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One-year-old organization VC4Africa has so far raised over $1 million in direct investment for early-stage startups on the continent.
Africa is the most exciting place in the world these days for tech entrepreneurship.
For proof, look no further than the the VC4Africa blog, which covers Africa’s exploding tech startup scene, and its parent organization, Venture Capital for Africa, which raises investment funds for some of the continent’s most promising early-stage startups.
VC4Africa’s mission is “crowdsourcing a startup movement across Africa.” The movement was there, capital both from within and without the continent was there, and coming now in greater and greater gouts, but the crowdsourcing was not. VC4Africa and a small handful of other groups, such as HumanIPO, are seeking to fill the gap, with increasing success.
The one-year-old organization has so far raised over $1 million in direct investment for early-stage startups on the continent, targeting the underserved sector of companies with less than a million-dollar valuation.
A matchmaking service, uniting African entrepreneurs and their companies with individuals interested in investing in them, today announced its 10,000th member. It has also reached 1,000 African enterprise members.
The service vets qualified investors and credible startups before admitting them to the community, adds a social element in profiles and interactivity, and provides “self-help tools, business modeling workshops, and member hosted networking opportunities,” in addition to structured mentoring programs.
There’s a lot of money at play, too. As Wired so crassly put it, “Want to become an Internet billionaire? Move to Africa.”
But if your goal is some good old-fashioned neo-colonial resource-extraction-style investment, think again. Africans by and large have learned from their previous relationships with non-Africans and, as a group—especially as a plugged-in group—its entrepreneurs seem unwilling to sell out their long-term interests for short-term gain. One relationship will stand in for many in this respect.
The South Korean corporation Samsung partnered with the iLab at Nairobi, Kenya’s Strathmore University, funding a wing of the tech research institute. But instead of “owning” the work of the students and faculty they are funding, they get first-look opportunities to license the tech. The ownership of the IP remains with the creators.
This is the new context for investment in Africa, and the sense of independence and control is not incidental to the burgeoning tech industry on the continent. When you are motivated by a sense of pride and ownership, you tend to give it your all. The resulting quality and market have inspired VC4Africa’s investors to risk minimum investments of $10,000 on the network’s entrepreneurs.
That boomtown, smash-and-grab attitude is one of the reasons the founders wanted to build face-to-face relationships between its members before diving into funding, co-founder Ben White told the Daily Dot.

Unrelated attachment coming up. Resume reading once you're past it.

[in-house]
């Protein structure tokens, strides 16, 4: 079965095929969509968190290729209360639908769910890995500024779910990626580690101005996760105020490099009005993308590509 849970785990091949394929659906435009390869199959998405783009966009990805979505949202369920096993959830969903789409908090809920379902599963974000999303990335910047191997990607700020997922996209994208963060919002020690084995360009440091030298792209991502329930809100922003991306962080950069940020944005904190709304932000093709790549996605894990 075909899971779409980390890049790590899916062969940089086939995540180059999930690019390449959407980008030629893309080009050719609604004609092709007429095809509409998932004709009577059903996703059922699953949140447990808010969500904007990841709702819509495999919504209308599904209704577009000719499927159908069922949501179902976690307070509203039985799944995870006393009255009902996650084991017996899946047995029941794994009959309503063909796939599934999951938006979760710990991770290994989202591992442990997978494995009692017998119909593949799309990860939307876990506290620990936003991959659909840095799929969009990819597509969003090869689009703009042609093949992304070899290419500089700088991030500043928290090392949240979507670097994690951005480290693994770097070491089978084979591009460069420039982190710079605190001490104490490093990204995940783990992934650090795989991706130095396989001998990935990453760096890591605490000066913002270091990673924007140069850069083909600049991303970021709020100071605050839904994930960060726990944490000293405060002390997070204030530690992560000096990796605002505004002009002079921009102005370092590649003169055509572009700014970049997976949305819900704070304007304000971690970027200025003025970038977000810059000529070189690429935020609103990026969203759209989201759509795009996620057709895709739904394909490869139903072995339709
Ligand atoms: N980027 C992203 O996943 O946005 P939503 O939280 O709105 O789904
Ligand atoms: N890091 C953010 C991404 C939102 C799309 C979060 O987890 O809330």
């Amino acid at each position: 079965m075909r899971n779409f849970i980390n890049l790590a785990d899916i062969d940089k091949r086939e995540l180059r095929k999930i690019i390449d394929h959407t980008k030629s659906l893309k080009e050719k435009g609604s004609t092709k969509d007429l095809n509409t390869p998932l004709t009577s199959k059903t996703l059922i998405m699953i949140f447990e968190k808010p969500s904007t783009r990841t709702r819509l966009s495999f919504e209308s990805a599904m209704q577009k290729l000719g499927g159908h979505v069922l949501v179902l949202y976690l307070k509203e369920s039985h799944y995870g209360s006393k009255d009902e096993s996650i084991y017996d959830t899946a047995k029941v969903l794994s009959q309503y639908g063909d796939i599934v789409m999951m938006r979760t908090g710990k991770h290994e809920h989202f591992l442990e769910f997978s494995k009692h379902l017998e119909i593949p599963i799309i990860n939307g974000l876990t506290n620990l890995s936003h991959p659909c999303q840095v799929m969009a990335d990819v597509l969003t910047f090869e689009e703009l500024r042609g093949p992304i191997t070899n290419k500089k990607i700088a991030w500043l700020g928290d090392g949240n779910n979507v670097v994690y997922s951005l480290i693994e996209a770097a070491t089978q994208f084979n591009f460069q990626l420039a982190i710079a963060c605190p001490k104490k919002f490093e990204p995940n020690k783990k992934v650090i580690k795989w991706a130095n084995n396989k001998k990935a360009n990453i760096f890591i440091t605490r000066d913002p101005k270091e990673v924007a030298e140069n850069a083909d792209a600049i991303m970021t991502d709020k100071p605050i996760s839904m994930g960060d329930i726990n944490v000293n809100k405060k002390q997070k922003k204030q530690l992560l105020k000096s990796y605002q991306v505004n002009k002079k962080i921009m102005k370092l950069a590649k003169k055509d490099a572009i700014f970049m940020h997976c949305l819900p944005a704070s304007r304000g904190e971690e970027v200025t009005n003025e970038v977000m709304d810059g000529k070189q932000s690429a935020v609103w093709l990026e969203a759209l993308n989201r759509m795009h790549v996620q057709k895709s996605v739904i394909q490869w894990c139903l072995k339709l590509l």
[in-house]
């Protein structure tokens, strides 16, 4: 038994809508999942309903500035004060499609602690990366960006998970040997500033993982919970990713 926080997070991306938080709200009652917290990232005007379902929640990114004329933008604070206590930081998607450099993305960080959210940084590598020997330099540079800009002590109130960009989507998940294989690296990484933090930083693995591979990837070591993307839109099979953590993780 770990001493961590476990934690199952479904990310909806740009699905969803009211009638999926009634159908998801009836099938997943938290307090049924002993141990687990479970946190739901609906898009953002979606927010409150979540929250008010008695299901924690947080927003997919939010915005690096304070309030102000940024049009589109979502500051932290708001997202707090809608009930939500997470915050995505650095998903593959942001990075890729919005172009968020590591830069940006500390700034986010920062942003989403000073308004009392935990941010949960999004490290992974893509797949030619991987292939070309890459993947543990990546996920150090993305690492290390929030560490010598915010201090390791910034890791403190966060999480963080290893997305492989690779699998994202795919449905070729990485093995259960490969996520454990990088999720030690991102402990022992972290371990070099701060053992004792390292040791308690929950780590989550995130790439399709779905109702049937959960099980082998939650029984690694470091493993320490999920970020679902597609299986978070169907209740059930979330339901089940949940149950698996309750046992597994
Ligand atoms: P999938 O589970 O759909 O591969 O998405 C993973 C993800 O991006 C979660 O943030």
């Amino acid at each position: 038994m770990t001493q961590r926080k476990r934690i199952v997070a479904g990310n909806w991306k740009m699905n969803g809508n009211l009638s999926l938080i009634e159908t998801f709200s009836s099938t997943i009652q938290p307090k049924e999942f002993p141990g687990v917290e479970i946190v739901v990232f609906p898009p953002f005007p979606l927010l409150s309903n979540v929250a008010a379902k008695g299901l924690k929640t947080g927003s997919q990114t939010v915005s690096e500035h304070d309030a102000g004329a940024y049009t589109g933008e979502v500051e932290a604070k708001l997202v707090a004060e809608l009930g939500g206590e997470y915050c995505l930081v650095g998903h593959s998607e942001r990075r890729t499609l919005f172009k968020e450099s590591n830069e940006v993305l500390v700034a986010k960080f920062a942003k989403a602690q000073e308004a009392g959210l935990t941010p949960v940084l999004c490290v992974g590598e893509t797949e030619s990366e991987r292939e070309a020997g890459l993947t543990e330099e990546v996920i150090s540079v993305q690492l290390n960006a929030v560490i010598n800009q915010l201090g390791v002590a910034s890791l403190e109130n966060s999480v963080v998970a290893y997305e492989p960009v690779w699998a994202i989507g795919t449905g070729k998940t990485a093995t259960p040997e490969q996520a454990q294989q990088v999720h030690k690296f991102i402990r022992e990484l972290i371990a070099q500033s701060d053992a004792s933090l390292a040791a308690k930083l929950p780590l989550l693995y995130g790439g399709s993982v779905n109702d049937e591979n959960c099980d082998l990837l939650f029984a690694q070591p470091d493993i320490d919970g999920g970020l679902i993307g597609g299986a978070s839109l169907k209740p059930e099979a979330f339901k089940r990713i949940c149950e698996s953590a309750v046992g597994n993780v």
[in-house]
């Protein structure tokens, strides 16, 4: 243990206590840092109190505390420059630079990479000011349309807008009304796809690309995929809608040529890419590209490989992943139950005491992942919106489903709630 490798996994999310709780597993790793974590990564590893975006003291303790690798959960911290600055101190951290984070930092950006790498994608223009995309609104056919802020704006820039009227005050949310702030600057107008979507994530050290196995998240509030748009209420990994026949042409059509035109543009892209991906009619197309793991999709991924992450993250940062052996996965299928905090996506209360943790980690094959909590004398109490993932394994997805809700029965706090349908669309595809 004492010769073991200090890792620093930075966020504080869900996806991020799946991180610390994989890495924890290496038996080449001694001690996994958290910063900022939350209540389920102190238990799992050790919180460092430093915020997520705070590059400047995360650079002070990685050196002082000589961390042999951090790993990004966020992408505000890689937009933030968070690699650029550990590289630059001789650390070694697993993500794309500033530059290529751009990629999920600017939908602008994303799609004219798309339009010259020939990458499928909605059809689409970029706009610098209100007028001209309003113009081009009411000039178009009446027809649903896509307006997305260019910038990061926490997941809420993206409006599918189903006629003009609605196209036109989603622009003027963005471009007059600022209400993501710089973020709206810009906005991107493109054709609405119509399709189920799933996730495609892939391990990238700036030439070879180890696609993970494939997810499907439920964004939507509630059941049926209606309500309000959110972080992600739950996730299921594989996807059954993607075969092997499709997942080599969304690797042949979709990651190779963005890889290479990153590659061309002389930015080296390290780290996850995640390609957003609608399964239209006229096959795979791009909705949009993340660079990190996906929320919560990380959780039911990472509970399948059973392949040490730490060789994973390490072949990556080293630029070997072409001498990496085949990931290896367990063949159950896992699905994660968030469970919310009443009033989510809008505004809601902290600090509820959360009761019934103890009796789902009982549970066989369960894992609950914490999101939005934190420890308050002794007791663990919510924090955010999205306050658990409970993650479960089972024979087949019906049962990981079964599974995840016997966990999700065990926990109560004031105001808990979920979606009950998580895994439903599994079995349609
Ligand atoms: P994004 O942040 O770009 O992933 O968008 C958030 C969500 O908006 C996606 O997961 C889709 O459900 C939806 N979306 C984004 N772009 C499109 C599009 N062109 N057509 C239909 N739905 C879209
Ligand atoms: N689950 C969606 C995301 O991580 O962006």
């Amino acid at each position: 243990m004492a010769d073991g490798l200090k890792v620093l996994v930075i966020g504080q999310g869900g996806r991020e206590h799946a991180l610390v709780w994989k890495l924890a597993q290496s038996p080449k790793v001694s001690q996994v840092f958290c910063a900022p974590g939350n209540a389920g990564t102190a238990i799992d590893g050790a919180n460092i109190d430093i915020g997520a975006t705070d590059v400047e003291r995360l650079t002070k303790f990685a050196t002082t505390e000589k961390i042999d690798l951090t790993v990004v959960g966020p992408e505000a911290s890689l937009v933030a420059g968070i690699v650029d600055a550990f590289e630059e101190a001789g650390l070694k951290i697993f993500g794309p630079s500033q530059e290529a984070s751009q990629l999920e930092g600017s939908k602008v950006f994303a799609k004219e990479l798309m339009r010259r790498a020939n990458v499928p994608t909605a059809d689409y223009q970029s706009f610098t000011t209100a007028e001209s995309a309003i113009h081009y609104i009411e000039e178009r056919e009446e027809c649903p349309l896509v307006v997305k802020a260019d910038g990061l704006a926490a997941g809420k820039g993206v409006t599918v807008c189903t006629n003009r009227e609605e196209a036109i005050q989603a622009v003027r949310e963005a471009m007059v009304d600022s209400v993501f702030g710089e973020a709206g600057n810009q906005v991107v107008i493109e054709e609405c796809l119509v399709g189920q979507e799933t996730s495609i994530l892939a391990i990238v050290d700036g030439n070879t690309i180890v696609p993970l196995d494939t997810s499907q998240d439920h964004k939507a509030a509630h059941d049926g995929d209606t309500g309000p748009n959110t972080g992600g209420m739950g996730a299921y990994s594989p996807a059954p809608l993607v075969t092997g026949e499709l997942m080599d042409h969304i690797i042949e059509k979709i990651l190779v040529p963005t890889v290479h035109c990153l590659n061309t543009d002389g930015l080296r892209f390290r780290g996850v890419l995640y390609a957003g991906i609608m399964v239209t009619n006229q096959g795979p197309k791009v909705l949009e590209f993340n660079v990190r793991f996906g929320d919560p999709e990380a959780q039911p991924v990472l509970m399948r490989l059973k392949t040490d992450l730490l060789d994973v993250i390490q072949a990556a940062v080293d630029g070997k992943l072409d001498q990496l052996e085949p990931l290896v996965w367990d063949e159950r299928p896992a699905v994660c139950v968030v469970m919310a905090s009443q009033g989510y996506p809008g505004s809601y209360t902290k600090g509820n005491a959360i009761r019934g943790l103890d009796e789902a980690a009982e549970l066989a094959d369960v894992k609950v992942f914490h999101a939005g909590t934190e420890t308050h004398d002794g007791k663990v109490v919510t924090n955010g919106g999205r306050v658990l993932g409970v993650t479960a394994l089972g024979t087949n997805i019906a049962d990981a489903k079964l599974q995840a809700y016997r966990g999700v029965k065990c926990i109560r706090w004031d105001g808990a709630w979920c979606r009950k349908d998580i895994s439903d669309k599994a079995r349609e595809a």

“We don’t think people should be leaning back in their chairs and investing through a computer screen,” said White. “VC4Africa might be a virtual platform, but its a community that consists of real people who often meet in person.”
They have hosted meetups in 40 cities, in Africa and elsewhere.
But White believes that the investing climate in African tech has already matured to the point where the ability to sweep in and “invest” the crap out of a place like an early 20th century bauxite tycoon is starting to change.
“If you have the foresight to get on a plane and go to Bujumbura with the intention to invest today,” admits White, “you will be able to meet the country’s top entrepreneurs. Capital is limited and this means early investors might have an advantage setting the terms. This can be seen as unfair advantage.”
However, as any market matures, the increased competition starts to level the playing field.
“I think many (African) markets are actually starting to move into this next stage of development and we see things starting to settle,” he said. “Local investors increase their participation over time and a healthy ecosystem starts to emerge as a result.”
In the final analysis, however, “the ecosystem and the agenda has to be driven by entrepreneurs” and they are thick on the ground in Africa.
As those who were in San Francisco in the mid-nineties know, there is no place so exciting as ground zero of an explosion in intellectual capital. Africa, with a population of 1 billion people, 50 percent of whom are under 30, connected as never before to the global community and with tools to build with that many more people can afford, is in the midst of a renaissance that could make the Bay Area’s last-century heyday seem like a footnote.
VC4Africa’s story is interesting. But it’s one story among millions whose first chapters are only now being written. VC4Africa is a keyhole through which, if you put your eye right up to it, you might be able to see the next century spread out across the continent’s savannas, forests and coasts.
Photos by Venture Capital for Africa
Curt Hopkins has over two decades of experience as a journalist, editorial strategist, and social media manager. His work has been published by Ars Technica, Reuters, Los Angeles Times, and San Francisco Chronicle. He is the also founding director of the Committee to Protect Bloggers, the first organization devoted to global free speech rights for bloggers